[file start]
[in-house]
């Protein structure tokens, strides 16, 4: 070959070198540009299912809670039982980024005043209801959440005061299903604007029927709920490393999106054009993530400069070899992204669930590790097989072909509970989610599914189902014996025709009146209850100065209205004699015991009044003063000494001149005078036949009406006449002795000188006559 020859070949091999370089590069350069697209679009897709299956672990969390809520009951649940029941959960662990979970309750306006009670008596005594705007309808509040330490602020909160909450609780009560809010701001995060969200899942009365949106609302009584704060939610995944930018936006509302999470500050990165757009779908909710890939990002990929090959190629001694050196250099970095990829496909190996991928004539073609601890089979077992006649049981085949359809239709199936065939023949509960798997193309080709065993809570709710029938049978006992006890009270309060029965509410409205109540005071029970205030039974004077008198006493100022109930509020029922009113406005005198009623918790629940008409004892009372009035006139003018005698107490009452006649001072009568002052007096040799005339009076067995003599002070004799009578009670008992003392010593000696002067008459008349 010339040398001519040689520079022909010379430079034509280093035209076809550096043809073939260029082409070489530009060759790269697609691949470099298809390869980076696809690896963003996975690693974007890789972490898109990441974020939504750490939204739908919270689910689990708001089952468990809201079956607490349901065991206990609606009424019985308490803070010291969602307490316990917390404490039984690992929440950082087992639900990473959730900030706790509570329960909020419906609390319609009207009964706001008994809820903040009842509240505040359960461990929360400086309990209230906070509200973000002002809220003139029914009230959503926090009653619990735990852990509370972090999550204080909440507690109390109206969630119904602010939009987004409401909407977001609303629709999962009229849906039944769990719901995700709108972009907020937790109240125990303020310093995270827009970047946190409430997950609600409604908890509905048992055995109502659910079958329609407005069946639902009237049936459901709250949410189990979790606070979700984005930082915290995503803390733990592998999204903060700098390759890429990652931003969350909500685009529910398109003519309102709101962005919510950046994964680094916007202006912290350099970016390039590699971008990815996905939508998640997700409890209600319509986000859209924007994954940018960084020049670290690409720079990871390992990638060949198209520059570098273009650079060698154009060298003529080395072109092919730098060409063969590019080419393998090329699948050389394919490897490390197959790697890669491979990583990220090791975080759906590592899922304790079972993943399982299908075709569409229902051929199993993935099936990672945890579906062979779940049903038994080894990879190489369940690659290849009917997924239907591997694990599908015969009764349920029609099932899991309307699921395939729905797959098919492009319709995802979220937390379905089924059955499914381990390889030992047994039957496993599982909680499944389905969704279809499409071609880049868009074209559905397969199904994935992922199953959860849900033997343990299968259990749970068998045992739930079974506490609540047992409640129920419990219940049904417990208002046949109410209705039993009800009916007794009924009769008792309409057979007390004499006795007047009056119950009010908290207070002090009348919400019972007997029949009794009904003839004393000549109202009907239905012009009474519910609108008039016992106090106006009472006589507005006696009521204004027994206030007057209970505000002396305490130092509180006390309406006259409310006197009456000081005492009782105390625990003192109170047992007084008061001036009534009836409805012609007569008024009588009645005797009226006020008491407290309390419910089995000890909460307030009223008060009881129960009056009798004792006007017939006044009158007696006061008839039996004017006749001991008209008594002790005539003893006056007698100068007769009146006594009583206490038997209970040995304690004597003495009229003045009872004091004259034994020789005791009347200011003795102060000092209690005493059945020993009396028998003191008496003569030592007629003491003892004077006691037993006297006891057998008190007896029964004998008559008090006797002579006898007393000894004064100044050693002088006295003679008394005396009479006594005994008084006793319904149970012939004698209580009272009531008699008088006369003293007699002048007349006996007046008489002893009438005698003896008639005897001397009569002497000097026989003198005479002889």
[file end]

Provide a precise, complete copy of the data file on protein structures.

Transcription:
[in-house]
């Protein structure tokens, strides 16, 4: 070959070198540009299912809670039982980024005043209801959440005061299903604007029927709920490393999106054009993530400069070899992204669930590790097989072909509970989610599914189902014996025709009146209850100065209205004699015991009044003063000494001149005078036949009406006449002795000188006559 020859070949091999370089590069350069697209679009897709299956672990969390809520009951649940029941959960662990979970309750306006009670008596005594705007309808509040330490602020909160909450609780009560809010701001995060969200899942009365949106609302009584704060939610995944930018936006509302999470500050990165757009779908909710890939990002990929090959190629001694050196250099970095990829496909190996991928004539073609601890089979077992006649049981085949359809239709199936065939023949509960798997193309080709065993809570709710029938049978006992006890009270309060029965509410409205109540005071029970205030039974004077008198006493100022109930509020029922009113406005005198009623918790629940008409004892009372009035006139003018005698107490009452006649001072009568002052007096040799005339009076067995003599002070004799009578009670008992003392010593000696002067008459008349 010339040398001519040689520079022909010379430079034509280093035209076809550096043809073939260029082409070489530009060759790269697609691949470099298809390869980076696809690896963003996975690693974007890789972490898109990441974020939504750490939204739908919270689910689990708001089952468990809201079956607490349901065991206990609606009424019985308490803070010291969602307490316990917390404490039984690992929440950082087992639900990473959730900030706790509570329960909020419906609390319609009207009964706001008994809820903040009842509240505040359960461990929360400086309990209230906070509200973000002002809220003139029914009230959503926090009653619990735990852990509370972090999550204080909440507690109390109206969630119904602010939009987004409401909407977001609303629709999962009229849906039944769990719901995700709108972009907020937790109240125990303020310093995270827009970047946190409430997950609600409604908890509905048992055995109502659910079958329609407005069946639902009237049936459901709250949410189990979790606070979700984005930082915290995503803390733990592998999204903060700098390759890429990652931003969350909500685009529910398109003519309102709101962005919510950046994964680094916007202006912290350099970016390039590699971008990815996905939508998640997700409890209600319509986000859209924007994954940018960084020049670290690409720079990871390992990638060949198209520059570098273009650079060698154009060298003529080395072109092919730098060409063969590019080419393998090329699948050389394919490897490390197959790697890669491979990583990220090791975080759906590592899922304790079972993943399982299908075709569409229902051929199993993935099936990672945890579906062979779940049903038994080894990879190489369940690659290849009917997924239907591997694990599908015969009764349920029609099932899991309307699921395939729905797959098919492009319709995802979220937390379905089924059955499914381990390889030992047994039957496993599982909680499944389905969704279809499409071609880049868009074209559905397969199904994935992922199953959860849900033997343990299968259990749970068998045992739930079974506490609540047992409640129920419990219940049904417990208002046949109410209705039993009800009916007794009924009769008792309409057979007390004499006795007047009056119950009010908290207070002090009348919400019972007997029949009794009904003839004393000549109202009907239905012009009474519910609108008039016992106090106006009472006589507005006696009521204004027994206030007057209970505000002396305490130092509180006390309406006259409310006197009456000081005492009782105390625990003192109170047992007084008061001036009534009836409805012609007569008024009588009645005797009226006020008491407290309390419910089995000890909460307030009223008060009881129960009056009798004792006007017939006044009158007696006061008839039996004017006749001991008209008594002790005539003893006056007698100068007769009146006594009583206490038997209970040995304690004597003495009229003045009872004091004259034994020789005791009347200011003795102060000092209690005493059945020993009396028998003191008496003569030592007629003491003892004077006691037993006297006891057998008190007896029964004998008559008090006797002579006898007393000894004064100044050693002088006295003679008394005396009479006594005994008084006793319904149970012939004698209580009272009531008699008088006369003293007699002048007349006996007046008489002893009438005698003896008639005897001397009569002497000097026989003198005479002889």